“The Flying Kangaroo argues it is boxed in to a corner by limitations on foreign owners”

Potential foreign ownership of companies perceived to be national treasures is quite often a sore point for patriotic and proud customers and Governments. Qantas, Australia’s national flag-carrying airline, has called for foreign ownership rules implemented in the 1992 Qantas Sale Act to be relaxed. In 1995, when the then State-owned carrier originally IPO’d, the Sale Act ensured that no foreign entity could hold more than 35.0 per cent of the company. However, this 21-year-old law was put in place when global M&A and the global airline industry were very different places.

Qantas argues that by restricting foreign investment it is hampering the company’s ability to compete with the likes of Virgin Australia, and their chief executive, Alan Joyce, is quite vociferous in his complaints that Qantas really aren’t operating on a “level playing field”.  Virgin Australia has shareholders that include Air New Zealand, Singapore Airlines and Etihad Airways and as a result, have gone from two planes serving a single route to a fleet of 94 aircraft flying to 29 different destinations in just 13 years.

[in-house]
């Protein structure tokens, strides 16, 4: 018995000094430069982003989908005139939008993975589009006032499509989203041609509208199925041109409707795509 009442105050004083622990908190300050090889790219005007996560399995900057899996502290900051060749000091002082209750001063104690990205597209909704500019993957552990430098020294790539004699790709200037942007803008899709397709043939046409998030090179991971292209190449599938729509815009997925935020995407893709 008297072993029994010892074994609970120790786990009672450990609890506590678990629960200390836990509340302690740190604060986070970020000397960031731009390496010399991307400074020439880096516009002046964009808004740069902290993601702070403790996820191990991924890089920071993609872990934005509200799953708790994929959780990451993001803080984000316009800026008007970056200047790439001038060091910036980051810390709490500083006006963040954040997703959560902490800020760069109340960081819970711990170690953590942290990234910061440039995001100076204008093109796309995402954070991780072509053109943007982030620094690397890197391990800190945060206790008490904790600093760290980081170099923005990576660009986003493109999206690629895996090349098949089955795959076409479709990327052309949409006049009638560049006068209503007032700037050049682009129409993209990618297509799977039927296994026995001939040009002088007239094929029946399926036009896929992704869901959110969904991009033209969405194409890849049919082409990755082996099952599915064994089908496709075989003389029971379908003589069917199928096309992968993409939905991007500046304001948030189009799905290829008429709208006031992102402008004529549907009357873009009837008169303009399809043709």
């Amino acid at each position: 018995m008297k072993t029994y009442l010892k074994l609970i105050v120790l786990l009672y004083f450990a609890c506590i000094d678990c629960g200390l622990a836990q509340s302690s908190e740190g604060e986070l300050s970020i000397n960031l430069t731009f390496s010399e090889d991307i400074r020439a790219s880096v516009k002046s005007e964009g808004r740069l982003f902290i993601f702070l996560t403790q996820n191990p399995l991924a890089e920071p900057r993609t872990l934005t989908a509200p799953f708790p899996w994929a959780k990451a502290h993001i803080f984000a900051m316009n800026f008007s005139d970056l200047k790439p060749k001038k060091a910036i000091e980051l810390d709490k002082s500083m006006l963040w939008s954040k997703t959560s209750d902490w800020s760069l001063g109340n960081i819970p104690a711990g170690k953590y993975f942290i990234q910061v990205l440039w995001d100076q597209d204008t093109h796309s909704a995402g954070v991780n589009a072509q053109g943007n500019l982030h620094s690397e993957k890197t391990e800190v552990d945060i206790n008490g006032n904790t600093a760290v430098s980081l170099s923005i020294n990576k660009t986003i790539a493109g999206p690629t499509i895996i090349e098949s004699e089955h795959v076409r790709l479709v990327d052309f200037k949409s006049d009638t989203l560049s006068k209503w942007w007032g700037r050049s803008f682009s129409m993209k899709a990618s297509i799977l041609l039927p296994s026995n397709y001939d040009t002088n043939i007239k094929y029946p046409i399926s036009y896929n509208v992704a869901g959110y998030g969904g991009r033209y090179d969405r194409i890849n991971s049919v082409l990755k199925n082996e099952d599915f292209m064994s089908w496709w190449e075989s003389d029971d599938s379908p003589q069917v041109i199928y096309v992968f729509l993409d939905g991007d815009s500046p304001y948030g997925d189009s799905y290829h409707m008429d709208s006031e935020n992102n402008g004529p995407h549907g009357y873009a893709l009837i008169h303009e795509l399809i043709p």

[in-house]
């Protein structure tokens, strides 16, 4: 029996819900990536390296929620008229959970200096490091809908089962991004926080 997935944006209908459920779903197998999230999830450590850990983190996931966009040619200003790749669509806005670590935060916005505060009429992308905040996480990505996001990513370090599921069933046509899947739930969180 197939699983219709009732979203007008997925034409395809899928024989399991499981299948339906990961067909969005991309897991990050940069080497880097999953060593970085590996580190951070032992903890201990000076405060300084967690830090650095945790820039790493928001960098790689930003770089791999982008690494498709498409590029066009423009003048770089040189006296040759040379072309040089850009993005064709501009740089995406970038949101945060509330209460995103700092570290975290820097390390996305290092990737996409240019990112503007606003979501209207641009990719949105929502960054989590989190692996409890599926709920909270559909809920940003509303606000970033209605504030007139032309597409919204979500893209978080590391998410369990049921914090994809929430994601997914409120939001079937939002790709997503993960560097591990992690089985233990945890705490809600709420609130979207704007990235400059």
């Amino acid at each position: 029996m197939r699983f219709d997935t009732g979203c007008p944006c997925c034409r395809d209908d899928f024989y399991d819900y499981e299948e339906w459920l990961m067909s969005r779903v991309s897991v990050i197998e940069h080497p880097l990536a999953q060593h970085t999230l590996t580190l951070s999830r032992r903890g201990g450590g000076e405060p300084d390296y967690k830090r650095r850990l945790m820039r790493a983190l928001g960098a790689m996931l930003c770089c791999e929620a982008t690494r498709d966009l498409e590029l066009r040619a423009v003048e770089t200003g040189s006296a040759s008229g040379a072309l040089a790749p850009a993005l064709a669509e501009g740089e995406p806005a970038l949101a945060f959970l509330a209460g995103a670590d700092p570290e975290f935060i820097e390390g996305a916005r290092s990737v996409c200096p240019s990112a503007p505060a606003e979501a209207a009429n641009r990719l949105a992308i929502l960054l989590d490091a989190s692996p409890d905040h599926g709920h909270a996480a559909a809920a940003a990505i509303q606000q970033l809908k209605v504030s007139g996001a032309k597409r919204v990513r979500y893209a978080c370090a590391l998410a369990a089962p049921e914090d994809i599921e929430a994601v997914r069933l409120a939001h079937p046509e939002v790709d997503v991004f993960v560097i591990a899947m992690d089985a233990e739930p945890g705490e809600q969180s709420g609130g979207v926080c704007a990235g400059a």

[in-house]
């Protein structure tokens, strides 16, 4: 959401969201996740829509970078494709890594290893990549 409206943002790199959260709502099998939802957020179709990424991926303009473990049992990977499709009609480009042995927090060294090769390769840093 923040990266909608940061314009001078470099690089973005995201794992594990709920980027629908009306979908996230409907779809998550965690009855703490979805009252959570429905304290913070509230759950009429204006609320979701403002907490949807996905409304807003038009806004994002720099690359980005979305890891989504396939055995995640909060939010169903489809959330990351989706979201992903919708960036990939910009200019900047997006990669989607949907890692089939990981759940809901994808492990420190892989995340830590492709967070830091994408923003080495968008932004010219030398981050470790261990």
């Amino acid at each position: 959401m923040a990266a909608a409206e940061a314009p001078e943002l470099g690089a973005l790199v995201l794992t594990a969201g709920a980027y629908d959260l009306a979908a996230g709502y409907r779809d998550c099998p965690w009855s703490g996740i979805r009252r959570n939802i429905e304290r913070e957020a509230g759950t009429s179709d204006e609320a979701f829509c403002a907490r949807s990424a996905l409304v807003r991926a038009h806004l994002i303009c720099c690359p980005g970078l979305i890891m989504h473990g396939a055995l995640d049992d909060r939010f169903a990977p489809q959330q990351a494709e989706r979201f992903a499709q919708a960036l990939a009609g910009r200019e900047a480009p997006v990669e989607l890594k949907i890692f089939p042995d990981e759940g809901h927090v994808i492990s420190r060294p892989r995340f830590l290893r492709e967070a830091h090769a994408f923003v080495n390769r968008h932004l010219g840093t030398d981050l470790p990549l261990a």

This open call for foreign investment by Qantas’s chief executive has led to the Treasurer of the Australian Government, Mr Joe Hockey, stating that he “doesn’t like the idea of putting Australian tax payers’ money behind Qantas, but if it is the view of the Australian people that we should have a national flag carrier, then that does come at a cost”. This cost has been reported as an acquisition of up to 10.0 per cent of the company by the Australian Government.